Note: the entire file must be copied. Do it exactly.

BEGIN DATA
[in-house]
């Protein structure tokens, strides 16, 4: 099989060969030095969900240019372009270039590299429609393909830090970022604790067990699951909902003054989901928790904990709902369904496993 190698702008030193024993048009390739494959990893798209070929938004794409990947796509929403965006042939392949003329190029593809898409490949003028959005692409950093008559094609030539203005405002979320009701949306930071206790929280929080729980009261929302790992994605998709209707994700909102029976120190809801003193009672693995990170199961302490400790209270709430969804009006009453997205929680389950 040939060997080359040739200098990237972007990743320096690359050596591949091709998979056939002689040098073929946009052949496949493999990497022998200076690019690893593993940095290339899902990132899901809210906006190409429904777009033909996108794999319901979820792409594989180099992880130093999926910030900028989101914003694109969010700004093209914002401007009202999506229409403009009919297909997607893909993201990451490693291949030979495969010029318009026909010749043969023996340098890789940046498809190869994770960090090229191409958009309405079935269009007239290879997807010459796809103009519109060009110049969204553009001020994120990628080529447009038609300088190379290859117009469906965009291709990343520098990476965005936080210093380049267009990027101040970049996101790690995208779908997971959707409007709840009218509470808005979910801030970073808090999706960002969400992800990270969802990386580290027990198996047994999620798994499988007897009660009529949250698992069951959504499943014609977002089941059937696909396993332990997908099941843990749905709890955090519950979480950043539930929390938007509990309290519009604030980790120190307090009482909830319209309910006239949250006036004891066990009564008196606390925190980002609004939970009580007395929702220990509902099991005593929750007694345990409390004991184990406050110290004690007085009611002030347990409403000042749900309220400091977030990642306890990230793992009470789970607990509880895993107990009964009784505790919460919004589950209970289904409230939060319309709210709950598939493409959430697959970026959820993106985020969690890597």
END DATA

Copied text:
[in-house]
């Protein structure tokens, strides 16, 4: 099989060969030095969900240019372009270039590299429609393909830090970022604790067990699951909902003054989901928790904990709902369904496993 190698702008030193024993048009390739494959990893798209070929938004794409990947796509929403965006042939392949003329190029593809898409490949003028959005692409950093008559094609030539203005405002979320009701949306930071206790929280929080729980009261929302790992994605998709209707994700909102029976120190809801003193009672693995990170199961302490400790209270709430969804009006009453997205929680389950 040939060997080359040739200098990237972007990743320096690359050596591949091709998979056939002689040098073929946009052949496949493999990497022998200076690019690893593993940095290339899902990132899901809210906006190409429904777009033909996108794999319901979820792409594989180099992880130093999926910030900028989101914003694109969010700004093209914002401007009202999506229409403009009919297909997607893909993201990451490693291949030979495969010029318009026909010749043969023996340098890789940046498809190869994770960090090229191409958009309405079935269009007239290879997807010459796809103009519109060009110049969204553009001020994120990628080529447009038609300088190379290859117009469906965009291709990343520098990476965005936080210093380049267009990027101040970049996101790690995208779908997971959707409007709840009218509470808005979910801030970073808090999706960002969400992800990270969802990386580290027990198996047994999620798994499988007897009660009529949250698992069951959504499943014609977002089941059937696909396993332990997908099941843990749905709890955090519950979480950043539930929390938007509990309290519009604030980790120190307090009482909830319209309910006239949250006036004891066990009564008196606390925190980002609004939970009580007395929702220990509902099991005593929750007694345990409390004991184990406050110290004690007085009611002030347990409403000042749900309220400091977030990642306890990230793992009470789970607990509880895993107990009964009784505790919460919004589950209970289904409230939060319309709210709950598939493409959430697959970026959820993106985020969690890597």